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Sahara Desert DED Tour - Egyptian Off-Roading

Posted in Events on May 1, 2013
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Egypt, the ancient land of mummies, pyramids and lots of sand. It’s not what most people would consider paradise, but then again we aren’t most people—we are wheelers. And yes, Egypt is on the other side of the world from where we live, but if you had a chance to go wheel in the desert, dirt, and sand for three weeks, wouldn’t you?

The awesome Jeeps we used were a ’42 Willys and a ’42 Ford. Savage’s son Matt owns a 4x4 shop in England (, and they found a couple of well-worn jeeps in California, shipped them to the U.K., and refurbished them for desert use. Rebuilt engines were sourced, electrics redone, brakes and bearings serviced, and luscious desert tan paint sprayed over the jeeps inside and out. Although converted to 12-volt and sporting Michelin tires, these jeeps were still close to bone stock.

If you know us for anything it has to be for our DED Tours, where David Freiburger from Hot Rod and I travel to a remote location and acquire then resurrect a near-dead flattie, and then drive it cross-country on an awesome road trip home. Along the journey we nearly die at least once, and also hit dirt every day—hence the moniker DED. We’ve been doing it for nearly two decades in a variety of patina’d jeeps and Jeeps. The first published was a two-day trip to the desert with a fragged-out flattie (“The Adventure,” May ’98). Over the years we continued with an unusual assortment of other rigs.

But this trip was a bit different—an Ultimate Desert DED, if you will. A wheeler in the U.K. had an idea of driving two stock 70-year-old jeeps 2,300 miles around the Western Desert in Egypt to commemorate the British Long Range Desert Group of World War II and then drive through the Great Sand Sea. That part had never been done before, and it was unknown if even we could accomplish it. Simple, right? The organization and logistics were formidable, but there wasn’t any reason not to, not even the political instability of the region. Our minds wandered back in time to the ’60s TV series The Rat Patrol, where two American jeeps battled the Nazis in North Africa. We remembered those jeeps flying over the dunes firing .50-caliber machine guns. Heck yeah, we were in!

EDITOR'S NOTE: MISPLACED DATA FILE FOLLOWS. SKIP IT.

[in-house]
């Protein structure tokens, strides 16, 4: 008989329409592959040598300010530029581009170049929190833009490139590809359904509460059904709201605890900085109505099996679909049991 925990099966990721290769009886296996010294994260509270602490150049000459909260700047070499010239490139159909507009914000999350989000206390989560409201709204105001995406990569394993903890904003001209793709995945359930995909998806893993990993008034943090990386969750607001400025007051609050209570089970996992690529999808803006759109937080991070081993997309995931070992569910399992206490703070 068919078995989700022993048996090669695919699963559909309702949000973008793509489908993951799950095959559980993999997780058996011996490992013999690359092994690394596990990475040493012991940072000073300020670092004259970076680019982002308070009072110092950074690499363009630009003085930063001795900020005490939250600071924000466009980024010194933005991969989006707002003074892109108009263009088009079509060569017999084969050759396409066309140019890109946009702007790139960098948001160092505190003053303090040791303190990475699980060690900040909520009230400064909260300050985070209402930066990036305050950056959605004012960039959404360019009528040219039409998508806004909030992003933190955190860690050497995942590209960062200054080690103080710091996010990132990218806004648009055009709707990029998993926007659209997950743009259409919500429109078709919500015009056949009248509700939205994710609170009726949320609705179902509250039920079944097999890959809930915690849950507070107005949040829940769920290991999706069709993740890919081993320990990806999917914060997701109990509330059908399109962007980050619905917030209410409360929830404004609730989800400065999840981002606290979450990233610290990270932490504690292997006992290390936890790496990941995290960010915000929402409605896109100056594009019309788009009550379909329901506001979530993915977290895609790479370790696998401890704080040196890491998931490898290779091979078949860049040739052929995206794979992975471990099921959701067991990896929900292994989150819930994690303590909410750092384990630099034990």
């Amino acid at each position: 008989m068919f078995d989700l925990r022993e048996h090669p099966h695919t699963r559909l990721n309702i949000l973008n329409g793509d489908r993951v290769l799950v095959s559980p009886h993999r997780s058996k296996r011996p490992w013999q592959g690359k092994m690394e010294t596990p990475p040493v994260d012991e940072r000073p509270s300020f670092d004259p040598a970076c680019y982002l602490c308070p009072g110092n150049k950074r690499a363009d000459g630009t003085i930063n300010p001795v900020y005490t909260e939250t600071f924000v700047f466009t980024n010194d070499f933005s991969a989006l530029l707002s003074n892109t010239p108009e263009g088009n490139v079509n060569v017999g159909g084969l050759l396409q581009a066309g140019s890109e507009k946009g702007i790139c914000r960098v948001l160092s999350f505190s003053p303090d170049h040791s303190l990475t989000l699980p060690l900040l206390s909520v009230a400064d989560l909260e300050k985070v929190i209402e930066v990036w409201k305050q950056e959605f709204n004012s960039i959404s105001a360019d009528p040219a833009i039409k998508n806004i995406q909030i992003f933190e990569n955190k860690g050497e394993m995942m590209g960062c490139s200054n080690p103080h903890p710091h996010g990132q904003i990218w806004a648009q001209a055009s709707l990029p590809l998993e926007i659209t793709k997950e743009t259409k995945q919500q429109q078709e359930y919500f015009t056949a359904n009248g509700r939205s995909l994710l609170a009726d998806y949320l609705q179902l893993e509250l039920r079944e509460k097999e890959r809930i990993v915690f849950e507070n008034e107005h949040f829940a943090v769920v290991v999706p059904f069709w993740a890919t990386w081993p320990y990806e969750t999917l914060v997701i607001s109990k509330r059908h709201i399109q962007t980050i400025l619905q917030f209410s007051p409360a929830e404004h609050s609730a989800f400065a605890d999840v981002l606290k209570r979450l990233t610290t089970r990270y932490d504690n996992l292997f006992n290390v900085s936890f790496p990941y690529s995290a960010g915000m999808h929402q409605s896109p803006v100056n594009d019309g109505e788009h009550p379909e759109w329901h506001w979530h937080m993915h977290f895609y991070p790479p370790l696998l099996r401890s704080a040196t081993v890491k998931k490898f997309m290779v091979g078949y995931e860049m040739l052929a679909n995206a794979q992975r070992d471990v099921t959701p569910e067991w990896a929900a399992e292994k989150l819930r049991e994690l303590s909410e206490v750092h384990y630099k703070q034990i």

The Long Range Desert Group of WWII consisted of stalwart British soldiers facing fierce conditions of desert warfare while evading Italian and German troops. They gathered information and intelligence of troop movements and strengths across the Sahara Desert. While the LRDG was initially equipped with large two-wheel-drive Chevy trucks, the jeep made for a small and mobile platform to carry out their duties. Modified for desert driving and surviving on their own, these were truly the original DED Tour guys.

The desert romp was hatched by expedition organizer Toby Savage, a photographer and explorer from the U.K., along with journalist John Carroll and expatriate colleague Sam Watson living in Egypt. Since they are all desert explorers, photographers, teachers, and writers, the idea was to retrace the routes of their countrymen fighting in WWII Africa, the famed Long Range Desert Group (LRDG). Now 70 years later, the three subjects of the realm wanted to retrace their steps, with refurbished, original WWII jeeps. Not museum-quality restored, mind you, but real-world rebuilt rigs worked over in a manner befitting the LRDG, who had to scrap and patch together whatever they could find to make their unit work.

Professional U.K. photographer Toby Savage had spent many years at archeological digs in Libya and had keenly studied the LRDG. His dream was to retrace the areas of the group in period-correct vehicles—something that had never been done since the middle of the war—on the 70th anniversary. It would be simple: Find two jeeps in good shape, gather his pals, ask other people to help split the cost, and go adventuring. Yeah, there was a lot more to it than that, but too much planning can get in the way. Suffice it to say, Toby had the experience and a few desert chums to form a team that could handle the task, much like the LRDG.

Finding suitable participants was also a gamble, but Savage put the trip on a website ( and got much attention—fortunately our tech editor, Fred Williams, found it as well. The idea was to find a total of eight people who could split the cost of the entire expedition, with a little left over for safety. Figured into the cost were the jeeps, refurbishment, transport to Africa from England and back, all accommodations, gas, food, supplies, and equipment while on the trip, along with the cost of the Egyptian Army accompanying us.

The adventure took two years to prep and nearly three weeks to complete. With countless marvelous mechanical issues, plenty of politics, roadblocks, soldiers, stress, and fun, it was a true desert DED of epic proportions. But an adventure this grand simply can’t be contained in just a few magazine pages. Stay tuned for parts 2 and 3, and check out for extra photos, links, and videos of a real wheeling adventure.

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